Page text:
In this talk, I will highlight my work [ISCA'15, MICRO'16, ISCA'18, ISCA'18] on how to design rich cross-layer abstractions that provide layered interfaces to directly communicate higher-level program semantics and intent from the application to the lower levels of the stack. In doing so, we can effectively bridge the so-called "semantic gap" between applications and computer systems, and enable a wide range of cross-layer optimizations in future systems with a single unifying interface. I will discuss how cross-layer approaches with these abstractions can significantly enhance (1) performance and efficiency by enabling the system to adapt to application characteristics and (2) programmability and portability by enabling application software to easily leverage diverse underlying hardware resources without specific knowledge of system details. For example, daunting aspects of programming GPUs can be made much simpler with a rich cross-layer programming abstraction. I will describe how such abstractions can be designed to be highly practical and low-overhead, requiring only small additions to existing abstractions.

    Biography: Nandita Vijaykumar is a Ph.D. candidate at Carnegie Mellon University, advised by Prof. Onur Mutlu and Prof. Phillip Gibbons. She is also currently a visiting student at ETH Zurich. Her research focuses on the interaction between programming models, system software, and hardware architecture in an increasingly diverse compute landscape, with a focus on memory systems and modern accelerators like GPUs. She is excited about enabling cross-layer full-stack solutions to make future systems highly efficient and easy-to-program. She is the recipient of the Benjamin Garver Lamme/Westinghouse Fellowship at CMU. During her Ph.D., she has been fortunate to intern at Microsoft Research, Nvidia Research, and Intel Labs.

    Host: Professor Xuehai Qian, xuehai.qian@usc.edu

    Location: Hughes Aircraft Electrical Engineering Center (EEB) - 132

    Audiences: Everyone Is Invited

    Posted By: Mayumi Thrasher

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  • Individual Grammar Tutorials

    Thu, Apr 04, 2019 @ 11:00 AM - 12:00 PM

    Viterbi School of Engineering Student Affairs

    Workshops & Infosessions


    Viterbi graduate and undergraduate students are invited to sign up for individual grammar assistance from professors at the Engineering Writing Program. Sign up for one-on-one individual sessions here: http://bit.ly/grammaratUSC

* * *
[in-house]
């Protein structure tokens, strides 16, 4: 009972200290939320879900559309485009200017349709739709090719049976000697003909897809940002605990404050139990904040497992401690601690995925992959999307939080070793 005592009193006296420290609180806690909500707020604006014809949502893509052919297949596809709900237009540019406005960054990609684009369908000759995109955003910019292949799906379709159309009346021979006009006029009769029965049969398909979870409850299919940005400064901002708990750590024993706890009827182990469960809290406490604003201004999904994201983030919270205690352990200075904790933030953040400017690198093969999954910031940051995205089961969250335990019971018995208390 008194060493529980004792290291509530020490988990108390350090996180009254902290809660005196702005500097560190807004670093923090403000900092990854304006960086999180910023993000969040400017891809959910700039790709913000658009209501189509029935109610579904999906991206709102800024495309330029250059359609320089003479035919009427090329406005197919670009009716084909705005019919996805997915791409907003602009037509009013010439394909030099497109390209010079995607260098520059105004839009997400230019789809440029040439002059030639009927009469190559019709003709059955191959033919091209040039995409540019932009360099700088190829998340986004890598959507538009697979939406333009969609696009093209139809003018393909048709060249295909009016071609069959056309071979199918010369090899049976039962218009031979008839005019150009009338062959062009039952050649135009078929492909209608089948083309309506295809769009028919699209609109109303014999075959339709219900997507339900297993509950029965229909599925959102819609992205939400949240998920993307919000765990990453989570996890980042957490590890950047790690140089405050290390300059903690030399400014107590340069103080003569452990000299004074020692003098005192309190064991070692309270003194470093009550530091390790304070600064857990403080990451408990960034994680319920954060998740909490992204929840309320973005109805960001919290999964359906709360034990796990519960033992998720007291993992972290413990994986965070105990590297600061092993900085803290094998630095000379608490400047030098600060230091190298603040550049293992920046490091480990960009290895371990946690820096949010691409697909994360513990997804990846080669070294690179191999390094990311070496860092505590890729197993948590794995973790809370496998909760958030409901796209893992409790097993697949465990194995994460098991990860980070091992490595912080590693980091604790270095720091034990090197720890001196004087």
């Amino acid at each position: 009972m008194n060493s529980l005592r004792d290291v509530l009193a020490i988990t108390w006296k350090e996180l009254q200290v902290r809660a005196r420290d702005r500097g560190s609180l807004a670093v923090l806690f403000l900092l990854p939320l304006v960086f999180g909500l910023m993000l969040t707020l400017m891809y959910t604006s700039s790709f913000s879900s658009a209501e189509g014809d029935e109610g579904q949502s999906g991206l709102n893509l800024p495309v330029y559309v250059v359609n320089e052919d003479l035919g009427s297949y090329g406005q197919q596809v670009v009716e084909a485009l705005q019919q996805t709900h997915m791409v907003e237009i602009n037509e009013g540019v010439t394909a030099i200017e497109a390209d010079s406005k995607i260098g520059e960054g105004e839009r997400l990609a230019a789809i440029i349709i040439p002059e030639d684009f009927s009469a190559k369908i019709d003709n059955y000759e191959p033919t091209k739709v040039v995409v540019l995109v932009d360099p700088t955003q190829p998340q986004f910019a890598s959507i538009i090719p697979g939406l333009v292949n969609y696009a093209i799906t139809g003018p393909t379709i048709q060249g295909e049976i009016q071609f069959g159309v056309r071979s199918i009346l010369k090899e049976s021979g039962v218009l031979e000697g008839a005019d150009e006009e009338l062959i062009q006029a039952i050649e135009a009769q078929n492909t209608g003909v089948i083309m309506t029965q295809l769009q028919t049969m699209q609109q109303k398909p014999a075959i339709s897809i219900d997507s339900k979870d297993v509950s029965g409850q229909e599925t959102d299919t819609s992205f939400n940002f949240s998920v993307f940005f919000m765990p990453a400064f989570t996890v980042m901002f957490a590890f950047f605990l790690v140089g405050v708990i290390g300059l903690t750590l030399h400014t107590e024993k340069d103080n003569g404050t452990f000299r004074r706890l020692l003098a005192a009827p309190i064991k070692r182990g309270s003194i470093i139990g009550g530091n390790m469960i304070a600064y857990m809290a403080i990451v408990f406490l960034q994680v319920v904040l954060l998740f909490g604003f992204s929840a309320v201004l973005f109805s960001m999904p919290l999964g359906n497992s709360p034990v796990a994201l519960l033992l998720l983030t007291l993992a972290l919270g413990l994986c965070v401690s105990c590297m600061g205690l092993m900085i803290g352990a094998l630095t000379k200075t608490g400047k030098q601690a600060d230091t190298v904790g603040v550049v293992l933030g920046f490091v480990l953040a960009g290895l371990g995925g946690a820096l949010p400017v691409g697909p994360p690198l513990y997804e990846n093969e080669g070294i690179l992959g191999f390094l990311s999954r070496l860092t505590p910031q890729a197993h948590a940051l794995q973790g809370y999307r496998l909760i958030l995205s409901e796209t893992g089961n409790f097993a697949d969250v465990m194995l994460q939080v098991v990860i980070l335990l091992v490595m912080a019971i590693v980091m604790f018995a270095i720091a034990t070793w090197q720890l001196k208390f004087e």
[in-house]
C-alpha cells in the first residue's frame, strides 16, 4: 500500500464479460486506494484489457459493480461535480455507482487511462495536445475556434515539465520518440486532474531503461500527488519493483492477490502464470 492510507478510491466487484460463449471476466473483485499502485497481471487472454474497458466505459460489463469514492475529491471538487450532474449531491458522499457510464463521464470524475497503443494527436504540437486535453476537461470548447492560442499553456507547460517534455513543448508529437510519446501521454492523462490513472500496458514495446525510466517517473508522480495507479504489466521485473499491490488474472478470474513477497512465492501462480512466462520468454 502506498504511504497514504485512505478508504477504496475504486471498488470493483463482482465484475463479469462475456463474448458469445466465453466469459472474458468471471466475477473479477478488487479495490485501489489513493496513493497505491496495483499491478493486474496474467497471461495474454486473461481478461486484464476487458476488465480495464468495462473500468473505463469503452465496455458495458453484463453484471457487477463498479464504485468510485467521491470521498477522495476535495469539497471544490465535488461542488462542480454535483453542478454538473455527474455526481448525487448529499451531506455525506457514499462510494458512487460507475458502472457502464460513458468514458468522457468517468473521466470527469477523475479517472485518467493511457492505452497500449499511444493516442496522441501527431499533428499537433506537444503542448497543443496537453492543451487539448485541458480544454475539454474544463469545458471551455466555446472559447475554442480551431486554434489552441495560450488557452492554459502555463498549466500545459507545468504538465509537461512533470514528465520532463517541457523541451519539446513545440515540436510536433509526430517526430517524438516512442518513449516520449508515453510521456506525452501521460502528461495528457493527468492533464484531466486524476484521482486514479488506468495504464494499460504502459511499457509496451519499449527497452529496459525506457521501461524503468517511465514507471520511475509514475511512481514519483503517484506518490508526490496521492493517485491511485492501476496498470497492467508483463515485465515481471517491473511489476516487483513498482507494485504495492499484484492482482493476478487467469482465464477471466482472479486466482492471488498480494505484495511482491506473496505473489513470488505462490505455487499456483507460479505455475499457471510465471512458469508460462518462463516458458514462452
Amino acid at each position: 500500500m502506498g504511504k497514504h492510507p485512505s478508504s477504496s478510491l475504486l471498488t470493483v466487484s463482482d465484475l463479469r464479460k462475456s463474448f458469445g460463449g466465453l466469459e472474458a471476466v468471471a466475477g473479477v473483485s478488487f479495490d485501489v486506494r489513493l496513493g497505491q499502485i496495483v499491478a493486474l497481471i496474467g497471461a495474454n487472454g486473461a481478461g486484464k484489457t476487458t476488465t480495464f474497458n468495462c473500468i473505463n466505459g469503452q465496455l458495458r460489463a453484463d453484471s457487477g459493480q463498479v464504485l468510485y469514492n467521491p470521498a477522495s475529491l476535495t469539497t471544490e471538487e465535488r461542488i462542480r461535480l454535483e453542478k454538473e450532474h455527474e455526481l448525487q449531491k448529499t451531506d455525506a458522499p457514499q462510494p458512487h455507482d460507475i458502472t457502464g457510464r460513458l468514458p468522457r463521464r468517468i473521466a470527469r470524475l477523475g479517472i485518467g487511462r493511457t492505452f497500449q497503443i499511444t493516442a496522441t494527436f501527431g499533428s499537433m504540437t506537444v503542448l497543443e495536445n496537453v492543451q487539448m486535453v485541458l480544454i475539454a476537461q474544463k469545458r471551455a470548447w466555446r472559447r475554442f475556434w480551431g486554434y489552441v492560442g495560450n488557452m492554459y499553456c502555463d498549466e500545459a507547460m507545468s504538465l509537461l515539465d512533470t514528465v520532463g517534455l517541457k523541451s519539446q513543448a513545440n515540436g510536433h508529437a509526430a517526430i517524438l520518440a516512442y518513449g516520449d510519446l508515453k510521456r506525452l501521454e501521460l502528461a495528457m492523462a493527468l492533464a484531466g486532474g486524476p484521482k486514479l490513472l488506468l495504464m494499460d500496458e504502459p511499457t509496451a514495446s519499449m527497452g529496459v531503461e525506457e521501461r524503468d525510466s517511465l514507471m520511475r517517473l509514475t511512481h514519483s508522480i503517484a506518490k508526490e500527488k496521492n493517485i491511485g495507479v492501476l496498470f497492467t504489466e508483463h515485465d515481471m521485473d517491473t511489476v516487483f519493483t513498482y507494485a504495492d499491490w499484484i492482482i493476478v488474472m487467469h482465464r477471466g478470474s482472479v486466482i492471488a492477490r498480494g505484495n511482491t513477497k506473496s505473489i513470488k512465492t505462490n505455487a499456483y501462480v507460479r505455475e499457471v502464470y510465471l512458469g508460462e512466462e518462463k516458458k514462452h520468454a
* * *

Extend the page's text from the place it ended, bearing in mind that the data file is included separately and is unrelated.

Questions? Email helenhch@usc.edu

    Location: Olin Hall of Engineering (OHE) - 106

    Audiences: Graduate and Undergraduate Students

    Posted By: Helen Choi

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  • CS Colloquium: Amy Babay (Johns Hopkins University) - Dependable Systems and Networks for a Complex World

    Thu, Apr 04, 2019 @ 11:00 AM - 12:00 PM

    Computer Science

    Conferences, Lectures, & Seminars


    Speaker: Amy Babay, Johns Hopkins University

    Talk Title: Dependable Systems and Networks for a Complex World

    Series: CS Colloquium

    Abstract: As our world grows more complex, the expectations we place on the networked systems running our society's infrastructure grow more demanding. In this talk, I will discuss two types of emerging demands and present infrastructure systems we have developed to meet those demands. The first part of the talk will focus on the demanding performance requirements brought by emerging highly interactive applications such as remote robotic manipulation, remote surgery, and collaborative virtual reality. These applications require communication that is both timely and highly reliable, but the Internet natively supports only communication that is either completely reliable with no timeliness guarantees (e.g. TCP) or timely with only best-effort reliability (e.g. UDP). We present an overlay transport service that can provide highly reliable communication while meeting the stringent timeliness requirements of these applications. The second part of the talk will address the demanding security and resilience needs of critical infrastructure services, in particular SCADA systems for the power grid, that are increasingly becoming exposed to malicious attacks. I will present our work building Spire, the first intrusion-tolerant SCADA system for the power grid that is resilient to both system-level compromises and sophisticated network-level attacks.

    This lecture satisfies requirements for CSCI 591: Research Colloquium.

    Biography: Amy Babay recently completed her PhD in Computer Science at Johns Hopkins University, where she was a member of the Distributed Systems and Networks Lab. Her research focuses on enabling new Internet services with demanding performance requirements and on building dependable critical infrastructure systems. Prior to starting her PhD, she gained experience with global overlay networks in the commercial world, working at LTN Global Communications. She is currently working to advance some of her research toward commercialization at Spread Concepts LLC.